HNPCC / Lynch syndrome / Non-polyposis colon carcinoma



Hereditary nonpolyposis colorectal cancer (HNPCC; Lynch Syndrome), is a type of inherited cancer of the digestive tract, particularly the colon and rectum. In addition, it increases the risk for numerous other cancers, most likely due to the inherited mutations in DNA repair genes.In the overwhelming majority of HNPCC cases (>80%), germ-line defects in the DNA mismatch repair genes MLH1 and MSH2 are responsible. A significant percentage of these mutations are genomic deletions of one or more exons of the MLH1 and MSH2 genes.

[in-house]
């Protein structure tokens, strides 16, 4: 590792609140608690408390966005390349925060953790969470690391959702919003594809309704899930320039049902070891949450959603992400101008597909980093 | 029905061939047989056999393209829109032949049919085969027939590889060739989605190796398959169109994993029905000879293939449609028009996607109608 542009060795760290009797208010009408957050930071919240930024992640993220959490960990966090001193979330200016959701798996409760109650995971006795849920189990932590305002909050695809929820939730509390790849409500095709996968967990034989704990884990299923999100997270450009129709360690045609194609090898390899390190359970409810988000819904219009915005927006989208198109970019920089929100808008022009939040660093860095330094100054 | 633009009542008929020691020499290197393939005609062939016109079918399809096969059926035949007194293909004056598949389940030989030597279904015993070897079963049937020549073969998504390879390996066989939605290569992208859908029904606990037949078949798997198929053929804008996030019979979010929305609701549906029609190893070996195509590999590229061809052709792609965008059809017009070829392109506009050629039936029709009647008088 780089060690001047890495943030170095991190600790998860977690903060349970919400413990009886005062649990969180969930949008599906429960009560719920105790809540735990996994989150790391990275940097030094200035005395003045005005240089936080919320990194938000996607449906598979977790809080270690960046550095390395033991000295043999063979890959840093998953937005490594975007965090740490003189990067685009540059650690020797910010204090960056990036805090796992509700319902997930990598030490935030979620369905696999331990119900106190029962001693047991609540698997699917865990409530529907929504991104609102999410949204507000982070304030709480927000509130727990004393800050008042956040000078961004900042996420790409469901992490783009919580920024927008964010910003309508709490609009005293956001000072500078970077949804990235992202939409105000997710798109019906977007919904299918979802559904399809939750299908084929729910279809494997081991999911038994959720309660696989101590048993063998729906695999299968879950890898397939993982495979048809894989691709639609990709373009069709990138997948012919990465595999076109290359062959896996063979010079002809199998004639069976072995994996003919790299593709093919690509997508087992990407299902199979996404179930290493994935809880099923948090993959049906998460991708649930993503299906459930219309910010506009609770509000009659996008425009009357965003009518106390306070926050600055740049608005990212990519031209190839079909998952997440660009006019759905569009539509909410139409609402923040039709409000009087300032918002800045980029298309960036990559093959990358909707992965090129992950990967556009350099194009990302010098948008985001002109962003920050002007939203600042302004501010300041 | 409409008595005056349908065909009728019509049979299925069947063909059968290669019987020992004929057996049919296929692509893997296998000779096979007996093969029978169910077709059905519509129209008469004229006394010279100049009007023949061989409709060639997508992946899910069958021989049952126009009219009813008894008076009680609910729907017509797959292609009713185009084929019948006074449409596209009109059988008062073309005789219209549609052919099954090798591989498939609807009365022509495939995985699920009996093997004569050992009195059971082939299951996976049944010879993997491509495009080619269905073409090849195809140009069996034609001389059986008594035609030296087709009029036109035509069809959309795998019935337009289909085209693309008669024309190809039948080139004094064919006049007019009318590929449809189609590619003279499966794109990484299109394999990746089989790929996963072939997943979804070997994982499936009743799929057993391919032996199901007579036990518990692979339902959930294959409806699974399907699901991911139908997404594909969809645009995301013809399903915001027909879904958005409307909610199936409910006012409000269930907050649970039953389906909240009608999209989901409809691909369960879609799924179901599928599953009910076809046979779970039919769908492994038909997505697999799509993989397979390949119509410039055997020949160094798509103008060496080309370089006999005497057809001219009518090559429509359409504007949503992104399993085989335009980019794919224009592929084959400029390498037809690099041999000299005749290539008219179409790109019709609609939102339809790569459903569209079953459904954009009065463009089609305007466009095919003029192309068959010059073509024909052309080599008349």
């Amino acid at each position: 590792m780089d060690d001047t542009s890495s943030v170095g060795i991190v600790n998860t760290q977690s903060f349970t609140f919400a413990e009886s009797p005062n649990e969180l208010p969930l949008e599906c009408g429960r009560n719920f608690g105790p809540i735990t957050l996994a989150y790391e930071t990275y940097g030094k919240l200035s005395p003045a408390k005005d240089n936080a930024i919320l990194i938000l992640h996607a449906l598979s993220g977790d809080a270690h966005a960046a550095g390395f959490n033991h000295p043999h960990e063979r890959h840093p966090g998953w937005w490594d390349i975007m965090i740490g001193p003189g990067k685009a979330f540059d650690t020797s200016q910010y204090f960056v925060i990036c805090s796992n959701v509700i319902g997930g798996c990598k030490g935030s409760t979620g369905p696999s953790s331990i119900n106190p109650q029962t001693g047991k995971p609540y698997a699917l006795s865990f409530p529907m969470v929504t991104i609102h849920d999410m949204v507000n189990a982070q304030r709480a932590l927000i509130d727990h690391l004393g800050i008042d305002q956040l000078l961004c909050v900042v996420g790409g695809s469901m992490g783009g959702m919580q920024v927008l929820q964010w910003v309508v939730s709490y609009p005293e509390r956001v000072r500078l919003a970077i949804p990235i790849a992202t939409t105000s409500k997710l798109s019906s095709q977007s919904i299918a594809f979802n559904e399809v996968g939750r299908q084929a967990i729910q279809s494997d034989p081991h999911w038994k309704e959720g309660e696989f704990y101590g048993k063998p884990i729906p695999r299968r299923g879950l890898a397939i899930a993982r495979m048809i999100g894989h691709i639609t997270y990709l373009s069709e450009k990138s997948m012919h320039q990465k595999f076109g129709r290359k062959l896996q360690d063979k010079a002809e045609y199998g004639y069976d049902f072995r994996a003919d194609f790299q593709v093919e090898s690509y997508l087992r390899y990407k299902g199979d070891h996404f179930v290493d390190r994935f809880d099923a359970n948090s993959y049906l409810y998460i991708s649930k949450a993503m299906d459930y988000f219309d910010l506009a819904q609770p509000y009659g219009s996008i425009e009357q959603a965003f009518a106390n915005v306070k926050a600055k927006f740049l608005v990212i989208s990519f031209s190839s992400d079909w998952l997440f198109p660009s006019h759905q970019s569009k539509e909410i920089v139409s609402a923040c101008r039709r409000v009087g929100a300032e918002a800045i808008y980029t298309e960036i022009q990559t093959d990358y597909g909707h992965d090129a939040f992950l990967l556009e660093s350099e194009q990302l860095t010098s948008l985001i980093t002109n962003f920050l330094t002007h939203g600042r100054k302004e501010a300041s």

The MLH1 gene contains 19 exons and spans 57 kb on chromosome 3p22.2. The MSH2 gene contains 16 exons and covers 80 kb on chromosome 2p21. The P003-C1 probemix contains probes for each of the 19 exons of the MLH1 gene and for each of the 16 exons of the MSH2 gene. From version B1 onwards, two probes are included for the most 3’ exon of EPCAM (formerly known as TACSTD1), a gene located just upstream of MSH2. Deletions of the most 3’ exon of EPCAM can result in silencing of the MSH2 gene. Finally, 9 reference probes detecting several autosomal locations are included.